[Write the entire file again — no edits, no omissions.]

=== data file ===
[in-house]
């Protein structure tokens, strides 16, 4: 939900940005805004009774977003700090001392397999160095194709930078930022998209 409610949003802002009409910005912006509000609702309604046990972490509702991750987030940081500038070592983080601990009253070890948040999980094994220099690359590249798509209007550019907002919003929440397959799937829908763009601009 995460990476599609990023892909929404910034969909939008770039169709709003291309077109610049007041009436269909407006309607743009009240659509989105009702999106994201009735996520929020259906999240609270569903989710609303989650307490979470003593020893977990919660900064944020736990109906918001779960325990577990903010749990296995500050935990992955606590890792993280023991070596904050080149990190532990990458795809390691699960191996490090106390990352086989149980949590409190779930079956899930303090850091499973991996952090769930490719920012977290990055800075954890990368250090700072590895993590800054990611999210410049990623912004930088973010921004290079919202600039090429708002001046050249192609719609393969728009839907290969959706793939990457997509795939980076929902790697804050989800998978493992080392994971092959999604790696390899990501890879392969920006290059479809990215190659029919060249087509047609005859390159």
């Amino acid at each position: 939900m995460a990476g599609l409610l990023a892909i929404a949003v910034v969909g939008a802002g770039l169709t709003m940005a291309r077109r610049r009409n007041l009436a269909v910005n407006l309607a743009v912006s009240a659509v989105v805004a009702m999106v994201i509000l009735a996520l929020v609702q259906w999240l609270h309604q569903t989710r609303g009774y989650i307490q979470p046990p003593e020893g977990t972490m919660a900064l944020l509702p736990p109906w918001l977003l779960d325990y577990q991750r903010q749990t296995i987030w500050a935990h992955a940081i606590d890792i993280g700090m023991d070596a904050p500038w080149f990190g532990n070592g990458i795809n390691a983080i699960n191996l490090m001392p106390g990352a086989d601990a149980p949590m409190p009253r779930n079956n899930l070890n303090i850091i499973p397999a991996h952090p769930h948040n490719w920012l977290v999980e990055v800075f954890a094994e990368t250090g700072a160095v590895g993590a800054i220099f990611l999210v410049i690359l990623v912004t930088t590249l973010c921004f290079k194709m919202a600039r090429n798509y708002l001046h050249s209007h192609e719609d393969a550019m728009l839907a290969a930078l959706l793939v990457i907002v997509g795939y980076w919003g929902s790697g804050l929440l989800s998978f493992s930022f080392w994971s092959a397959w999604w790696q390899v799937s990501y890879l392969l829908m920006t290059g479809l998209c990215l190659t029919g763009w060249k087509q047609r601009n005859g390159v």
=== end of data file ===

[in-house]
């Protein structure tokens, strides 16, 4: 939900940005805004009774977003700090001392397999160095194709930078930022998209 409610949003802002009409910005912006509000609702309604046990972490509702991750987030940081500038070592983080601990009253070890948040999980094994220099690359590249798509209007550019907002919003929440397959799937829908763009601009 995460990476599609990023892909929404910034969909939008770039169709709003291309077109610049007041009436269909407006309607743009009240659509989105009702999106994201009735996520929020259906999240609270569903989710609303989650307490979470003593020893977990919660900064944020736990109906918001779960325990577990903010749990296995500050935990992955606590890792993280023991070596904050080149990190532990990458795809390691699960191996490090106390990352086989149980949590409190779930079956899930303090850091499973991996952090769930490719920012977290990055800075954890990368250090700072590895993590800054990611999210410049990623912004930088973010921004290079919202600039090429708002001046050249192609719609393969728009839907290969959706793939990457997509795939980076929902790697804050989800998978493992080392994971092959999604790696390899990501890879392969920006290059479809990215190659029919060249087509047609005859390159």
């Amino acid at each position: 939900m995460a990476g599609l409610l990023a892909i929404a949003v910034v969909g939008a802002g770039l169709t709003m940005a291309r077109r610049r009409n007041l009436a269909v910005n407006l309607a743009v912006s009240a659509v989105v805004a009702m999106v994201i509000l009735a996520l929020v609702q259906w999240l609270h309604q569903t989710r609303g009774y989650i307490q979470p046990p003593e020893g977990t972490m919660a900064l944020l509702p736990p109906w918001l977003l779960d325990y577990q991750r903010q749990t296995i987030w500050a935990h992955a940081i606590d890792i993280g700090m023991d070596a904050p500038w080149f990190g532990n070592g990458i795809n390691a983080i699960n191996l490090m001392p106390g990352a086989d601990a149980p949590m409190p009253r779930n079956n899930l070890n303090i850091i499973p397999a991996h952090p769930h948040n490719w920012l977290v999980e990055v800075f954890a094994e990368t250090g700072a160095v590895g993590a800054i220099f990611l999210v410049i690359l990623v912004t930088t590249l973010c921004f290079k194709m919202a600039r090429n798509y708002l001046h050249s209007h192609e719609d393969a550019m728009l839907a290969a930078l959706l793939v990457i907002v997509g795939y980076w919003g929902s790697g804050l929440l989800s998978f493992s930022f080392w994971s092959a397959w999604w790696q390899v799937s990501y890879l392969l829908m920006t290059g479809l998209c990215l190659t029919g763009w060249k087509q047609r601009n005859g390159v």